In many cases, I see my colleagues and students enthusiastically take on new projects by quickly moving away from their old projects without properly ending them. However, projects that are not completed with strategic considerations and planning in mind may drag down new projects in many different ways.
Here are six of the steps you can follow to close your projects effectively.
Preparing a checklist for your work
Murphy’s law states, “Anything that can go wrong will go wrong!” In order to avoid a train of challenges arriving during the last stage of your project, it is important to develop a final checklist. Preparing the closeout checklist for your work with an eye to completing all your contractual and project obligations with a very clear deadline will help you to tie up all the loose ends and bypass loopholes and hiccups. The 3-W approach can be very helpful for working on your checklist, as you list the three major W-questions: What [what the most strategically important objectives of the project were and what you achieved to address these], Where [where were the most pressing challenges and if you addressed all of them], and When [when you should achieve your major benchmarks in working on your project and if you realized all your deliverables].
Identifying your target audience
It is not enough that you and your team members know about ending the project and delivering the final product (be it a business plan, a smart phone app, college assignment or industrial prototype, etc.). From the long-term planning perspective, it is imperative that all your partners, clients, stakeholders, investors and supporters know about the successful closure of the project and about your achievements along the way. Nobody wants an angry customer or especially an investor to pop up at the last moment, unaware that you have already closed the project but forgot to inform her/him and thus technically did not complete all requirements.
Developing your communication strategy and choosing communication tools
In the information century, it is essential that your message about your project and your project’s product(s) don’t get lost among other messages, press releases and presentations. Therefore, you should choose your communication strategy and communication tools wisely so that more people, potential stakeholders and investors and especially your friends and colleagues know about the successful completion of the project and delivered results. And it is certainly important to communicate the information about outcomes as per your contractual obligations, especially if there is a publicity requirement in your project.
Reporting your project B2B
Throughout our lives, we handle many projects and move from one project to another, thus it is important to make a smooth and appropriate transition from one project to the next. Effective project managers always personally present the main achievements of their completed project to all their current and potential partners and clients in a public event or even a series of public events. Paradoxically, the old traditional ways of B2B personalized presentations or lately even online B2B presentations have not gone out of fashion. Of course, projects might be small or large, but in every case, there is a need to develop and calibrate an appropriate scope, depth and level of your presentation.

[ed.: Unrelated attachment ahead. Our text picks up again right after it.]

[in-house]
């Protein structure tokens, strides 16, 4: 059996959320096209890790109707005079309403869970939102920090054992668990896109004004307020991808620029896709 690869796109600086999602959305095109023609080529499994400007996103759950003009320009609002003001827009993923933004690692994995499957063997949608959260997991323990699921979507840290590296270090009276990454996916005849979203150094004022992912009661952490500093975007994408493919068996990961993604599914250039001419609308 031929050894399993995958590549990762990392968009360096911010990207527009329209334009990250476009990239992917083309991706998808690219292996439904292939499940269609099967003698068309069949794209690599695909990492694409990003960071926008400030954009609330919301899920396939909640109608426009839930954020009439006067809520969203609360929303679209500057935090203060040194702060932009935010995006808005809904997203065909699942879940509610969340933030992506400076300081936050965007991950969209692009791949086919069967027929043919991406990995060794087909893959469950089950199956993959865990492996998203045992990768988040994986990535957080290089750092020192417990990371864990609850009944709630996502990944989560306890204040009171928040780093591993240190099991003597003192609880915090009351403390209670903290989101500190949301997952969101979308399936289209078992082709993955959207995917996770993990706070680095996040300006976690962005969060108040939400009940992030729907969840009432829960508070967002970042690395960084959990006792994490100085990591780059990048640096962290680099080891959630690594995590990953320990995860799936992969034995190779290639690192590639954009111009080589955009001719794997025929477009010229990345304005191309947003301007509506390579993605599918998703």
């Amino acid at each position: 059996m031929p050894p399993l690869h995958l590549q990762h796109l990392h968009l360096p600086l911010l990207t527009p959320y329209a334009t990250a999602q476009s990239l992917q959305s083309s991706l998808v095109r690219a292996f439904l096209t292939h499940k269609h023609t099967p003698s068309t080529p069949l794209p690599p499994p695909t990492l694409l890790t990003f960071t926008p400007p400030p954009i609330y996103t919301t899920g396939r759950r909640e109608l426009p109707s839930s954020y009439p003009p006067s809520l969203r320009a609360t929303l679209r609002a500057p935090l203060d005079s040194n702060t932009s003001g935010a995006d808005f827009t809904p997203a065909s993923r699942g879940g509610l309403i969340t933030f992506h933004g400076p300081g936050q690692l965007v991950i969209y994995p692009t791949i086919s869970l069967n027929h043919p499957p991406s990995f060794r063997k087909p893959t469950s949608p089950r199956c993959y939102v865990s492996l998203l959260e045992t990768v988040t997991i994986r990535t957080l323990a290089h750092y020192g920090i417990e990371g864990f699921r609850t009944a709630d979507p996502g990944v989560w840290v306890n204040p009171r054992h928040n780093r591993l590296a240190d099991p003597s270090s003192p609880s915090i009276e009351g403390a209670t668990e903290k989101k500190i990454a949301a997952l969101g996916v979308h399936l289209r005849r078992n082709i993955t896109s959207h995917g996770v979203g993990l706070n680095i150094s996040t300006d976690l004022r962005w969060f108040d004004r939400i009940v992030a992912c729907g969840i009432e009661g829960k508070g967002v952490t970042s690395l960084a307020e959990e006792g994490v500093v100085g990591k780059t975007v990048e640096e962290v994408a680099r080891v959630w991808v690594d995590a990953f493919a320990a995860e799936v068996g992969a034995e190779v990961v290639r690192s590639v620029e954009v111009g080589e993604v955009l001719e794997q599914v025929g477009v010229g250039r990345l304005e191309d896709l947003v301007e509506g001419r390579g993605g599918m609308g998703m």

Presenting your project in cyberspace
The rise of Information Communication Technologies (ICT), gadgets, apps, social media and lately the impact of restrictions related to the global pandemic, require us to rethink our relations with cyberspace. As more and more people search for and find information online, it is essential to identify proper databases, apps, websites or other platforms to present and store the outcomes of your projects in cyberspace. Currently cyberspace offers many opportunities from professionally run databases and data banks related to different fields to personal professional pages (e.g., LinkedIn, ResearchGate, etc.) where you can store information, reports and research data about past and present projects.
Conducting post-project evaluation and linking to life after the project
Every textbook on project management highlights the importance of post-mortem evaluations. This step can take many forms – from formal reports, to memos on lessons learned and even step-by-step evaluation of every failure or mistake, depending on the duration and scale of your project. With your final evaluation, it is important to formally and publicly close your project by celebrating with a grand party or a formal workshop. This is not only an opportunity to open a bottle of champagne, but also to liven up the celebration with informal discussions with colleagues and friends about the highlights of the project, and to joke down possible tensions remaining after the end of the work. “Pessimism never won any battle,” Dwight Eisenhower famously said. Thus, even if your project faced many challenges and problems you should focus on the bright side of your experience in the project, creating links to life after this project or transitioning to the next ones.